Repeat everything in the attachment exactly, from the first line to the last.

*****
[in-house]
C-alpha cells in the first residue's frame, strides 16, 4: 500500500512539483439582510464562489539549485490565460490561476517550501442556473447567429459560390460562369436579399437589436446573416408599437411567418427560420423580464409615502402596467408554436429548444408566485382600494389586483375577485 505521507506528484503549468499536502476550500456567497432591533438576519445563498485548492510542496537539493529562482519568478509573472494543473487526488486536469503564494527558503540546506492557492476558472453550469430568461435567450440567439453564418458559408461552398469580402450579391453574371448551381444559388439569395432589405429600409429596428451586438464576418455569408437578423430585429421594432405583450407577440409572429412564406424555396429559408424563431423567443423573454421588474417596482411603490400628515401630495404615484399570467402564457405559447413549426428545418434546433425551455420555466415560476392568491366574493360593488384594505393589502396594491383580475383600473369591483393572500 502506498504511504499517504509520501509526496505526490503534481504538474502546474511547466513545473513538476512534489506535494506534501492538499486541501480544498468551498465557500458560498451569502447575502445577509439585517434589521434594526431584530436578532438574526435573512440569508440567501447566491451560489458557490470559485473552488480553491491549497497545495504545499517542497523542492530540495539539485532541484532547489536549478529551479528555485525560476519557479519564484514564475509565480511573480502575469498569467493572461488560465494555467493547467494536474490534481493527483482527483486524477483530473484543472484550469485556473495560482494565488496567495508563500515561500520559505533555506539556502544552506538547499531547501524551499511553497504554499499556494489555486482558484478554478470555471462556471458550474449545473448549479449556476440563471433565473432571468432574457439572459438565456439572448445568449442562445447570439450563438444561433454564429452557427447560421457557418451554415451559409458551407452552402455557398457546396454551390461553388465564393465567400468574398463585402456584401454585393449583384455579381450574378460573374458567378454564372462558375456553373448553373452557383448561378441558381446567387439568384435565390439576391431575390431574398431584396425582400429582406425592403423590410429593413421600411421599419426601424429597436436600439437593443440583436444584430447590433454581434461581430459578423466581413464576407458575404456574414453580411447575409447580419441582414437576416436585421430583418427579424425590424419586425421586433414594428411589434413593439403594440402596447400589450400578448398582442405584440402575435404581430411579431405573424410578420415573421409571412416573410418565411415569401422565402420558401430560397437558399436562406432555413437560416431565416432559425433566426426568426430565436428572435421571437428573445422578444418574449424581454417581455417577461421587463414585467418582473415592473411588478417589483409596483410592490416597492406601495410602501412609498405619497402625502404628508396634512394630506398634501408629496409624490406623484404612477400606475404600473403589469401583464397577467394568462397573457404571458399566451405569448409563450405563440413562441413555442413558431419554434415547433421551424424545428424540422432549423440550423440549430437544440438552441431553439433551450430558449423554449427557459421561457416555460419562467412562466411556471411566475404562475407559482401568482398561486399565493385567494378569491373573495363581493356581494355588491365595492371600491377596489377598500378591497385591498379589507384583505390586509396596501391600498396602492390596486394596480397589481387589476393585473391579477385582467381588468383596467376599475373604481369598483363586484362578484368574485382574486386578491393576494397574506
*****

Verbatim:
[in-house]
C-alpha cells in the first residue's frame, strides 16, 4: 500500500512539483439582510464562489539549485490565460490561476517550501442556473447567429459560390460562369436579399437589436446573416408599437411567418427560420423580464409615502402596467408554436429548444408566485382600494389586483375577485 505521507506528484503549468499536502476550500456567497432591533438576519445563498485548492510542496537539493529562482519568478509573472494543473487526488486536469503564494527558503540546506492557492476558472453550469430568461435567450440567439453564418458559408461552398469580402450579391453574371448551381444559388439569395432589405429600409429596428451586438464576418455569408437578423430585429421594432405583450407577440409572429412564406424555396429559408424563431423567443423573454421588474417596482411603490400628515401630495404615484399570467402564457405559447413549426428545418434546433425551455420555466415560476392568491366574493360593488384594505393589502396594491383580475383600473369591483393572500 502506498504511504499517504509520501509526496505526490503534481504538474502546474511547466513545473513538476512534489506535494506534501492538499486541501480544498468551498465557500458560498451569502447575502445577509439585517434589521434594526431584530436578532438574526435573512440569508440567501447566491451560489458557490470559485473552488480553491491549497497545495504545499517542497523542492530540495539539485532541484532547489536549478529551479528555485525560476519557479519564484514564475509565480511573480502575469498569467493572461488560465494555467493547467494536474490534481493527483482527483486524477483530473484543472484550469485556473495560482494565488496567495508563500515561500520559505533555506539556502544552506538547499531547501524551499511553497504554499499556494489555486482558484478554478470555471462556471458550474449545473448549479449556476440563471433565473432571468432574457439572459438565456439572448445568449442562445447570439450563438444561433454564429452557427447560421457557418451554415451559409458551407452552402455557398457546396454551390461553388465564393465567400468574398463585402456584401454585393449583384455579381450574378460573374458567378454564372462558375456553373448553373452557383448561378441558381446567387439568384435565390439576391431575390431574398431584396425582400429582406425592403423590410429593413421600411421599419426601424429597436436600439437593443440583436444584430447590433454581434461581430459578423466581413464576407458575404456574414453580411447575409447580419441582414437576416436585421430583418427579424425590424419586425421586433414594428411589434413593439403594440402596447400589450400578448398582442405584440402575435404581430411579431405573424410578420415573421409571412416573410418565411415569401422565402420558401430560397437558399436562406432555413437560416431565416432559425433566426426568426430565436428572435421571437428573445422578444418574449424581454417581455417577461421587463414585467418582473415592473411588478417589483409596483410592490416597492406601495410602501412609498405619497402625502404628508396634512394630506398634501408629496409624490406623484404612477400606475404600473403589469401583464397577467394568462397573457404571458399566451405569448409563450405563440413562441413555442413558431419554434415547433421551424424545428424540422432549423440550423440549430437544440438552441431553439433551450430558449423554449427557459421561457416555460419562467412562466411556471411566475404562475407559482401568482398561486399565493385567494378569491373573495363581493356581494355588491365595492371600491377596489377598500378591497385591498379589507384583505390586509396596501391600498396602492390596486394596480397589481387589476393585473391579477385582467381588468383596467376599475373604481369598483363586484362578484368574485382574486386578491393576494397574506